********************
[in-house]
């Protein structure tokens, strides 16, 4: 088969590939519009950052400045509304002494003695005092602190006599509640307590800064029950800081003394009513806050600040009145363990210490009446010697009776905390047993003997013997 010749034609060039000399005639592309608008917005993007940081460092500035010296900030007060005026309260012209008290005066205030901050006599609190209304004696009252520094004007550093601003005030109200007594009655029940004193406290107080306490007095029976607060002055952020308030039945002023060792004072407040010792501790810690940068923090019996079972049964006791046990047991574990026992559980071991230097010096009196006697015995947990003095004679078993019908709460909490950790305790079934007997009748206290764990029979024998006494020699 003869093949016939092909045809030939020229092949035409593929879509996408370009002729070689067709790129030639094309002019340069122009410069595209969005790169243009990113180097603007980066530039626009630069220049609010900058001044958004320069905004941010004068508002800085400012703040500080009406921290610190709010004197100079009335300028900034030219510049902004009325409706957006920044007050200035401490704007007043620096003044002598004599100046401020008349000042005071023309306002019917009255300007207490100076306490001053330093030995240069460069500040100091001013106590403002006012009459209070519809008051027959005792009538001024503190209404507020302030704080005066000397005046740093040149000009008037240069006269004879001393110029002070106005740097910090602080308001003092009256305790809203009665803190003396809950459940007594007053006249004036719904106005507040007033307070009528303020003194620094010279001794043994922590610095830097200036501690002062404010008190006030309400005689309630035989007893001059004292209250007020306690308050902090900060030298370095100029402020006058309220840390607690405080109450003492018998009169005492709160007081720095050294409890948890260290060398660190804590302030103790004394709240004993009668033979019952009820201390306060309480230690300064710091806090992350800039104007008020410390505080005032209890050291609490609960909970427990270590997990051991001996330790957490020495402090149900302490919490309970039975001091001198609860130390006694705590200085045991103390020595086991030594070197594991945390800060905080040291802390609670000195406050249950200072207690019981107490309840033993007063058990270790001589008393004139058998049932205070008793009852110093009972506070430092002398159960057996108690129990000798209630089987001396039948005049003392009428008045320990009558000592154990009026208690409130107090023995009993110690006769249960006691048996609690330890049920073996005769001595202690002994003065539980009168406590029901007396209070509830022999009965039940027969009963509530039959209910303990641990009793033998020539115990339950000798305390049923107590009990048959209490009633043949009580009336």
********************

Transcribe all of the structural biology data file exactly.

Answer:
[in-house]
């Protein structure tokens, strides 16, 4: 088969590939519009950052400045509304002494003695005092602190006599509640307590800064029950800081003394009513806050600040009145363990210490009446010697009776905390047993003997013997 010749034609060039000399005639592309608008917005993007940081460092500035010296900030007060005026309260012209008290005066205030901050006599609190209304004696009252520094004007550093601003005030109200007594009655029940004193406290107080306490007095029976607060002055952020308030039945002023060792004072407040010792501790810690940068923090019996079972049964006791046990047991574990026992559980071991230097010096009196006697015995947990003095004679078993019908709460909490950790305790079934007997009748206290764990029979024998006494020699 003869093949016939092909045809030939020229092949035409593929879509996408370009002729070689067709790129030639094309002019340069122009410069595209969005790169243009990113180097603007980066530039626009630069220049609010900058001044958004320069905004941010004068508002800085400012703040500080009406921290610190709010004197100079009335300028900034030219510049902004009325409706957006920044007050200035401490704007007043620096003044002598004599100046401020008349000042005071023309306002019917009255300007207490100076306490001053330093030995240069460069500040100091001013106590403002006012009459209070519809008051027959005792009538001024503190209404507020302030704080005066000397005046740093040149000009008037240069006269004879001393110029002070106005740097910090602080308001003092009256305790809203009665803190003396809950459940007594007053006249004036719904106005507040007033307070009528303020003194620094010279001794043994922590610095830097200036501690002062404010008190006030309400005689309630035989007893001059004292209250007020306690308050902090900060030298370095100029402020006058309220840390607690405080109450003492018998009169005492709160007081720095050294409890948890260290060398660190804590302030103790004394709240004993009668033979019952009820201390306060309480230690300064710091806090992350800039104007008020410390505080005032209890050291609490609960909970427990270590997990051991001996330790957490020495402090149900302490919490309970039975001091001198609860130390006694705590200085045991103390020595086991030594070197594991945390800060905080040291802390609670000195406050249950200072207690019981107490309840033993007063058990270790001589008393004139058998049932205070008793009852110093009972506070430092002398159960057996108690129990000798209630089987001396039948005049003392009428008045320990009558000592154990009026208690409130107090023995009993110690006769249960006691048996609690330890049920073996005769001595202690002994003065539980009168406590029901007396209070509830022999009965039940027969009963509530039959209910303990641990009793033998020539115990339950000798305390049923107590009990048959209490009633043949009580009336």